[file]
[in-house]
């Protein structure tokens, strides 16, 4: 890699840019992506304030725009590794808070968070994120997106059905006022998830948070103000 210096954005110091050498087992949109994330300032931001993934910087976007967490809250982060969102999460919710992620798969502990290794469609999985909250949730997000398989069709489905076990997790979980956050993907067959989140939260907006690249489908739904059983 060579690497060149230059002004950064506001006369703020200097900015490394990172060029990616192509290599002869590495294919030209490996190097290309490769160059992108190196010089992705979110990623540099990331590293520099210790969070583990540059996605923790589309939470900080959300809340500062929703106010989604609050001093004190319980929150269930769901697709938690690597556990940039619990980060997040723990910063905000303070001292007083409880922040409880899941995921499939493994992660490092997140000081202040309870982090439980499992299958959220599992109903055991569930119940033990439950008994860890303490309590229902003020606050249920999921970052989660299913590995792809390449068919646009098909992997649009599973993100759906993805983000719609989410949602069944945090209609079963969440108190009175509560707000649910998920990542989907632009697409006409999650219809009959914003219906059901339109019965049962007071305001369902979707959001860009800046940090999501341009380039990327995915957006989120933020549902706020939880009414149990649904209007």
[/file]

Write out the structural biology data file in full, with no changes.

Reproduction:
[in-house]
């Protein structure tokens, strides 16, 4: 890699840019992506304030725009590794808070968070994120997106059905006022998830948070103000 210096954005110091050498087992949109994330300032931001993934910087976007967490809250982060969102999460919710992620798969502990290794469609999985909250949730997000398989069709489905076990997790979980956050993907067959989140939260907006690249489908739904059983 060579690497060149230059002004950064506001006369703020200097900015490394990172060029990616192509290599002869590495294919030209490996190097290309490769160059992108190196010089992705979110990623540099990331590293520099210790969070583990540059996605923790589309939470900080959300809340500062929703106010989604609050001093004190319980929150269930769901697709938690690597556990940039619990980060997040723990910063905000303070001292007083409880922040409880899941995921499939493994992660490092997140000081202040309870982090439980499992299958959220599992109903055991569930119940033990439950008994860890303490309590229902003020606050249920999921970052989660299913590995792809390449068919646009098909992997649009599973993100759906993805983000719609989410949602069944945090209609079963969440108190009175509560707000649910998920990542989907632009697409006409999650219809009959914003219906059901339109019965049962007071305001369902979707959001860009800046940090999501341009380039990327995915957006989120933020549902706020939880009414149990649904209007």